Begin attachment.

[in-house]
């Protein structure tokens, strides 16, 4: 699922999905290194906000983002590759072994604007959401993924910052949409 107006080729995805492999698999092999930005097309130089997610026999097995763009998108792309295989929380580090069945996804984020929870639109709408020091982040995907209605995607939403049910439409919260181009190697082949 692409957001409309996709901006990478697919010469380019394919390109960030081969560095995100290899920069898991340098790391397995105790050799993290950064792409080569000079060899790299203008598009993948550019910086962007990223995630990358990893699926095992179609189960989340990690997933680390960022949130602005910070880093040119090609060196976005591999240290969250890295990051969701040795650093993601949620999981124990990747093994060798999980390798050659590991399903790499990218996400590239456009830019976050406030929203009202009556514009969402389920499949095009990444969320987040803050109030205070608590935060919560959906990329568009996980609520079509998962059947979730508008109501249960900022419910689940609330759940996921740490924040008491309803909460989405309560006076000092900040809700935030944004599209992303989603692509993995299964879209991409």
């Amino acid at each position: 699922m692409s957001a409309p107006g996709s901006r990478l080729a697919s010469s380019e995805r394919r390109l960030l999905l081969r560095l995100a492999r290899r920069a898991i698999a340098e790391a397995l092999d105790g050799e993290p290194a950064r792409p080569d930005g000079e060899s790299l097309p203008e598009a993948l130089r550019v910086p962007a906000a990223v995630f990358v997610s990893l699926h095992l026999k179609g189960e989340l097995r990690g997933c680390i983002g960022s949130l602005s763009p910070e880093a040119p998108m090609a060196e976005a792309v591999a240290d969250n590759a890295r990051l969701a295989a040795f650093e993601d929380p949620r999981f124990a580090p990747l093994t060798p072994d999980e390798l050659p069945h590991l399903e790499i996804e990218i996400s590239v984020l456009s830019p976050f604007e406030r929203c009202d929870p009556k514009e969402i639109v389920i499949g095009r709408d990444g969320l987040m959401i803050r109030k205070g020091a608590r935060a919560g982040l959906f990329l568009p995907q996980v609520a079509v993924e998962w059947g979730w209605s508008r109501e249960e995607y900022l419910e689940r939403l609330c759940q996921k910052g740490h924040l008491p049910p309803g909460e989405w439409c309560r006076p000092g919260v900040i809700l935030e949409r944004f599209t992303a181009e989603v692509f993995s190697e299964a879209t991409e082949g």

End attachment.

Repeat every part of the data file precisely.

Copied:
[in-house]
């Protein structure tokens, strides 16, 4: 699922999905290194906000983002590759072994604007959401993924910052949409 107006080729995805492999698999092999930005097309130089997610026999097995763009998108792309295989929380580090069945996804984020929870639109709408020091982040995907209605995607939403049910439409919260181009190697082949 692409957001409309996709901006990478697919010469380019394919390109960030081969560095995100290899920069898991340098790391397995105790050799993290950064792409080569000079060899790299203008598009993948550019910086962007990223995630990358990893699926095992179609189960989340990690997933680390960022949130602005910070880093040119090609060196976005591999240290969250890295990051969701040795650093993601949620999981124990990747093994060798999980390798050659590991399903790499990218996400590239456009830019976050406030929203009202009556514009969402389920499949095009990444969320987040803050109030205070608590935060919560959906990329568009996980609520079509998962059947979730508008109501249960900022419910689940609330759940996921740490924040008491309803909460989405309560006076000092900040809700935030944004599209992303989603692509993995299964879209991409």
């Amino acid at each position: 699922m692409s957001a409309p107006g996709s901006r990478l080729a697919s010469s380019e995805r394919r390109l960030l999905l081969r560095l995100a492999r290899r920069a898991i698999a340098e790391a397995l092999d105790g050799e993290p290194a950064r792409p080569d930005g000079e060899s790299l097309p203008e598009a993948l130089r550019v910086p962007a906000a990223v995630f990358v997610s990893l699926h095992l026999k179609g189960e989340l097995r990690g997933c680390i983002g960022s949130l602005s763009p910070e880093a040119p998108m090609a060196e976005a792309v591999a240290d969250n590759a890295r990051l969701a295989a040795f650093e993601d929380p949620r999981f124990a580090p990747l093994t060798p072994d999980e390798l050659p069945h590991l399903e790499i996804e990218i996400s590239v984020l456009s830019p976050f604007e406030r929203c009202d929870p009556k514009e969402i639109v389920i499949g095009r709408d990444g969320l987040m959401i803050r109030k205070g020091a608590r935060a919560g982040l959906f990329l568009p995907q996980v609520a079509v993924e998962w059947g979730w209605s508008r109501e249960e995607y900022l419910e689940r939403l609330c759940q996921k910052g740490h924040l008491p049910p309803g909460e989405w439409c309560r006076p000092g919260v900040i809700l935030e949409r944004f599209t992303a181009e989603v692509f993995s190697e299964a879209t991409e082949g």